From The Tenth Amendment: Federalism as the Foundation of Personal Liberty:
In obedience to that principle, we condemn the current Administration’s unconstitutional expansion into areas beyond those specifically enumerated, including bullying of state and local governments in matters ranging from voter identification (ID) laws to immigration, from healthcare programs to land use decisions, and from forced education curricula to school restroom policies.
Emphasis mine. This is a direct attack on the Obama administration’s directive that students should be able to use the bathroom of the gender they identify themselves as. Anti-trans bathroom bills have been the new anti-LGBT line for a lot of local Republicans after getting so much pushback on the gay marriage issue. I personally received a lot of political advertisements on this issue when I was registered as unaffiliated, which is actually why I switched my registration to Democrat, because I wanted bigoted local Republicans to leave me the fuck alone. This anti-trans obsession often paints innocent trans women as sexual predators and puts them in constant danger for the crime of existing in public – and is also the reason I and many of my trans male friends still continue to use women’s restrooms, because you literally have to make a calculation of which bathroom is less likely to get me murdered. Trans people get murdered for their gender identity. I cannot emphasize this point enough.
And then we look at Mike Pence himself. People like to joke that the VP is a largely ceremonial position, but Dick Cheney showed us that didn’t have to be the case. And considering that Mike Pence is now in charge of the transition team, I think that indicates that he’s going to be taking a very active policy role. Which if you were an LGBTQ person, would scare the shit out of you.
I’ve already mentioned him a couple of times in relation to the platform, particularly his anti-gay marriage stance and the RFRA.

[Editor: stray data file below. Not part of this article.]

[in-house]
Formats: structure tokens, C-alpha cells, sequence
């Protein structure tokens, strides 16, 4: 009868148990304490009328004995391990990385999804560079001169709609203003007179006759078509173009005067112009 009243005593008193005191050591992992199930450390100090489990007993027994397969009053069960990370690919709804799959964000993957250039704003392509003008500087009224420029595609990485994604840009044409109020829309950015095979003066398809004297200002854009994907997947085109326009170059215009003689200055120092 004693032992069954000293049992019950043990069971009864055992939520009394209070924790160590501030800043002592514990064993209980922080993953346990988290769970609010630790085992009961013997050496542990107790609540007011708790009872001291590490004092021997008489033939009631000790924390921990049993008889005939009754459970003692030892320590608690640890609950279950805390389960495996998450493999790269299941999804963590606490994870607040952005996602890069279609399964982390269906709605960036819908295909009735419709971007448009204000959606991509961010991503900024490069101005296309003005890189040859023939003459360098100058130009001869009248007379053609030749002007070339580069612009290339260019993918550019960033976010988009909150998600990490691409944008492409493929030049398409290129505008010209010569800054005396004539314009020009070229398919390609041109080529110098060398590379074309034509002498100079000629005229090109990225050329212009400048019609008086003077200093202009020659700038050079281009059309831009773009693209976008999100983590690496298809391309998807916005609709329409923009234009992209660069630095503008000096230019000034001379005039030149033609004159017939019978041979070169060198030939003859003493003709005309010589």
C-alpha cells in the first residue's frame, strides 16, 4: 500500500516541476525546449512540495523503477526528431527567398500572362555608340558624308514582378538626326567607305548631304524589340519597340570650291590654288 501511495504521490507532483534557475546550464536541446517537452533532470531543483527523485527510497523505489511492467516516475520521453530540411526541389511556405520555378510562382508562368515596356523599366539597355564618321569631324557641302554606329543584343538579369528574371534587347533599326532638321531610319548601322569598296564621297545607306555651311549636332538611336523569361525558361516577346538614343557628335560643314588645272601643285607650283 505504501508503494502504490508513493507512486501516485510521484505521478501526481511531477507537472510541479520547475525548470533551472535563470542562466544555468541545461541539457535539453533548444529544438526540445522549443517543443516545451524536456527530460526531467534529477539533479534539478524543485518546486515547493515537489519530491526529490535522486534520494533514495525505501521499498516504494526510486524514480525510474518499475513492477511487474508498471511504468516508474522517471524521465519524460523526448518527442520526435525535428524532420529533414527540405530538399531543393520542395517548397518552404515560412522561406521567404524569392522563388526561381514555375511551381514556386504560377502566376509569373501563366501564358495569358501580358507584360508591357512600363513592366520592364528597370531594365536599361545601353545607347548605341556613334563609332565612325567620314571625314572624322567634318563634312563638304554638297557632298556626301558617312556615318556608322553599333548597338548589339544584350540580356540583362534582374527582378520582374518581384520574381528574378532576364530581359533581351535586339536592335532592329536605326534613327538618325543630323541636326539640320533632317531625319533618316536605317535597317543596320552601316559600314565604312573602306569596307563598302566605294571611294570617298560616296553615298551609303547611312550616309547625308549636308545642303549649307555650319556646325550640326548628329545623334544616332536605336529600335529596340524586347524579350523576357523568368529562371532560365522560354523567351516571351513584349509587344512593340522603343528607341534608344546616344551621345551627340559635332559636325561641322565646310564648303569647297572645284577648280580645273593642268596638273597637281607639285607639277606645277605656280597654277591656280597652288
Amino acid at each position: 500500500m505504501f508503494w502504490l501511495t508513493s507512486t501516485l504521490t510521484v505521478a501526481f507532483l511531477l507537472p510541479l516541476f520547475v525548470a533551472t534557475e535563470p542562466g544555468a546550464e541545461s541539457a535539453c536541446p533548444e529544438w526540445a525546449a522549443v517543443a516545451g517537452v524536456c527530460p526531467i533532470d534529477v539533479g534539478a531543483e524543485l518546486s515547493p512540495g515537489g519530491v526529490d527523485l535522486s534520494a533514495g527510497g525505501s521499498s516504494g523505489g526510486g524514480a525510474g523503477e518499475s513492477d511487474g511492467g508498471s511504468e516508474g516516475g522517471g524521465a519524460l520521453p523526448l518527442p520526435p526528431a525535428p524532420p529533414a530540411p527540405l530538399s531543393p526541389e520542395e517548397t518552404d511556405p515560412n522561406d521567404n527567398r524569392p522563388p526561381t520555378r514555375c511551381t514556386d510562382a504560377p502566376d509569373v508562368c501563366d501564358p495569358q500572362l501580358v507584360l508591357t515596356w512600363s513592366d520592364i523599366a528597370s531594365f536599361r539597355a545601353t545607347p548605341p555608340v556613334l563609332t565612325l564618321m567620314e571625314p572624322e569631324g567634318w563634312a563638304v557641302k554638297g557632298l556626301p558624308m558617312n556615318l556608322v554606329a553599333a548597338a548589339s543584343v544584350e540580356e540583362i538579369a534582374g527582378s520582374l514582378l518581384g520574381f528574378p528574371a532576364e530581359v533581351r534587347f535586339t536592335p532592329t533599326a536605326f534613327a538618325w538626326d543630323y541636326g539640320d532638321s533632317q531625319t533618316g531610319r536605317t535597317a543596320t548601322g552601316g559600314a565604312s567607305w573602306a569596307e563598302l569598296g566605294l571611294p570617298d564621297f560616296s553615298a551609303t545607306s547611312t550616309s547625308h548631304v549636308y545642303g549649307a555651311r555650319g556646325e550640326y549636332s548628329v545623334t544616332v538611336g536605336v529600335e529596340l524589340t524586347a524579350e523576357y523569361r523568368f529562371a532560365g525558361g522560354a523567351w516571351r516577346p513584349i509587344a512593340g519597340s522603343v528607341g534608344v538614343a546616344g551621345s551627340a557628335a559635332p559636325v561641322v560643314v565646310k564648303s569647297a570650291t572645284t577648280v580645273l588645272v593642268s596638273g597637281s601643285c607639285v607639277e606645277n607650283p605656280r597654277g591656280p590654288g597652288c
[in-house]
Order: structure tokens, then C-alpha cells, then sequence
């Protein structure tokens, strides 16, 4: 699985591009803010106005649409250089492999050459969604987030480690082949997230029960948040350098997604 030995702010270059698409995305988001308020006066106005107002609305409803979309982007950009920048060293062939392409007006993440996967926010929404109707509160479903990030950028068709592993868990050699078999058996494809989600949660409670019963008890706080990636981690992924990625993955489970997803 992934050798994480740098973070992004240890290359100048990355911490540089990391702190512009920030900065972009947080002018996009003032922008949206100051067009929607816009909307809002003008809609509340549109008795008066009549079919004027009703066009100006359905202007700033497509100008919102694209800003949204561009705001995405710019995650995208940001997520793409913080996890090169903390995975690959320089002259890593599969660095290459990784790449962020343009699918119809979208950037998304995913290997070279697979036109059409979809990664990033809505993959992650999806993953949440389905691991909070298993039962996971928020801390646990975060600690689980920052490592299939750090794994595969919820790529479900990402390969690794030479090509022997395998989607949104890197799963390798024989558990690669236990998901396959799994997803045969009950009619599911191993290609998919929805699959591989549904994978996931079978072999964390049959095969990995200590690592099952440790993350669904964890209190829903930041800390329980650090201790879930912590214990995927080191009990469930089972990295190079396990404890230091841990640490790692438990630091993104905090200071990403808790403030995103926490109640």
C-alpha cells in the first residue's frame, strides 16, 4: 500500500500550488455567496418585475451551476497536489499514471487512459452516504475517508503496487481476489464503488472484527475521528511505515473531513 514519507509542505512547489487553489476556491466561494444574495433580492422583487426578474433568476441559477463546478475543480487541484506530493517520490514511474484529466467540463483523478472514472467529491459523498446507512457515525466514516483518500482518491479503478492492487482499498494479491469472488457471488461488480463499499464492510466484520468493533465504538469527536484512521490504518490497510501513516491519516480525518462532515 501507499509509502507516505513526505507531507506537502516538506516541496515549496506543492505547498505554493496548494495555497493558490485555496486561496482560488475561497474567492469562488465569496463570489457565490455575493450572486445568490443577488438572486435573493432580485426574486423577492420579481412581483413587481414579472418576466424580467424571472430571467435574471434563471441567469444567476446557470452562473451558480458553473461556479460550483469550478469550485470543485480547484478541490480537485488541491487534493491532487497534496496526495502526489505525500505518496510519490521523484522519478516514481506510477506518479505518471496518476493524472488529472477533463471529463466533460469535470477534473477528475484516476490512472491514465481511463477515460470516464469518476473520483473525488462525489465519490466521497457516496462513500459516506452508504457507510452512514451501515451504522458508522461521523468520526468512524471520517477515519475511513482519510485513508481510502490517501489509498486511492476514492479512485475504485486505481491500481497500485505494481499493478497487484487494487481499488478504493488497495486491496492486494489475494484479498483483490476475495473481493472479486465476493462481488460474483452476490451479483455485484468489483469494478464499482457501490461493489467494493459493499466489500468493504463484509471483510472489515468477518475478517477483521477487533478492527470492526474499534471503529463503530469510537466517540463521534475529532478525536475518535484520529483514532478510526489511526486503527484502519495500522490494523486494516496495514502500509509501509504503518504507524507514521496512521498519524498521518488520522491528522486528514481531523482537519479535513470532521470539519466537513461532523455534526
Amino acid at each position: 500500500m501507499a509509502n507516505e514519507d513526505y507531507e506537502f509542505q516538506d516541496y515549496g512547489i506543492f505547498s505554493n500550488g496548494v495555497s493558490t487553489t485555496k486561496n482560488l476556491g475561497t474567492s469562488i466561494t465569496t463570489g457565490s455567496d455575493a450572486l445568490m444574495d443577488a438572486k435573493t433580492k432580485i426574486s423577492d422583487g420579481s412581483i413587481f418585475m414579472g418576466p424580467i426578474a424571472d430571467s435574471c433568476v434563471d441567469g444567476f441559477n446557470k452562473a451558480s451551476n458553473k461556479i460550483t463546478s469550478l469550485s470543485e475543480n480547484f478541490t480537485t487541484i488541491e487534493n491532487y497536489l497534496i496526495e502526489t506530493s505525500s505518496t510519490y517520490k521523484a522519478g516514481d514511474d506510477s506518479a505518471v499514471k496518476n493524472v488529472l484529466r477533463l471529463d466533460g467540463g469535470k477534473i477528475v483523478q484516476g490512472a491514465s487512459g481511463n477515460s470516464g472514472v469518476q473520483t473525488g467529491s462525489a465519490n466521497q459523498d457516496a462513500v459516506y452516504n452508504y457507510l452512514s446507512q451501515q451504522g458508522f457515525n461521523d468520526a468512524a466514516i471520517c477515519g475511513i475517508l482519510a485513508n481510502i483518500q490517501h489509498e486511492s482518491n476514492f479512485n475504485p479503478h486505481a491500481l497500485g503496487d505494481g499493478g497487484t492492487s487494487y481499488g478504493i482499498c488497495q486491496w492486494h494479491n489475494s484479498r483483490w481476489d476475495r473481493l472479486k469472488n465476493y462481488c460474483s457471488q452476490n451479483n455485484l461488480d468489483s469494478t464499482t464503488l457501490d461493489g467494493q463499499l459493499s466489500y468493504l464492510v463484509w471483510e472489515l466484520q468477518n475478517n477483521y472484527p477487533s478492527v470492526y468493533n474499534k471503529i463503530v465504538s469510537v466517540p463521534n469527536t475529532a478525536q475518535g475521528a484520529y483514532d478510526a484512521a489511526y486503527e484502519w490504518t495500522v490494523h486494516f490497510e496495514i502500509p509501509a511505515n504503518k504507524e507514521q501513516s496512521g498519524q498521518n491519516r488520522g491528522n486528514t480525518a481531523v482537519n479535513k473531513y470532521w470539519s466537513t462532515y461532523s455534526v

Mike Pence: “Congress should oppose any effort to recognize homosexuals as a ‘discrete and insular minority’ entitled to the protection of anti-discrimination laws similar to those extended to women and ethnic minorities.” (source)
Considering the discrimination LGB-and-particularly-T people face in many places, this is unacceptable. And while Pence said that in 2000, his position has obviously not changed considering that in 2007 he voted against the Employment Non-Discrimination Act.
Mike Pence from his campaign website in 2000: “Congress should support the reauthorization of the Ryan White Care Act only after completion of an audit to ensure that federal dollars were no longer being given to organizations that celebrate and encourage the types of behaviors that facilitate the spreading of the HIV virus. Resources should be directed toward those institutions which provide assistance to those seeking to change their sexual behavior.” (source)
Mike Pence’s policies caused an HIV epidemic in Indiana. Part of this was due to his attack on Planned Parenthood (which provides screening) and things like needle exchange programs. (source) But he links HIV to sexual behavior himself in the above quote, and “institutions which provide assistance to those seeking to change their sexual behavior” is a common political euphemism for conversion therapy programs that try to “cure” people of homosexuality or being transgender by incredibly shady and damaging means.
Mike Pence was against repealing Don’t Ask, Don’t Tell. He’s against gay and transgender people being able to serve in the military. (one source of many) Needless to say, he’s long been against gay marriage.
And here’s my favorite Mike Pence, from 2006, citing one of his reasons for being against gay marriage: “Harvard sociologist Pitrim Sorokin found that throughout history, societal collapse was always brought about following an advent of the deterioration of marriage and family.” (source)
Beyond the fears that we are going to have what legal rights we’ve gained ripped away, that right there is the summary of our fear and despair. Pence himself preceded that statement by saying that (paraphrasing here, obviously) that this totally isn’t about prejudice, but then blithely continued on that the homosexuals are going to ruin marriage and family and be terrible for children. It’s not that he doesn’t like us, it’s just that we’re going to destroy the fabric of society by getting our queer all over it.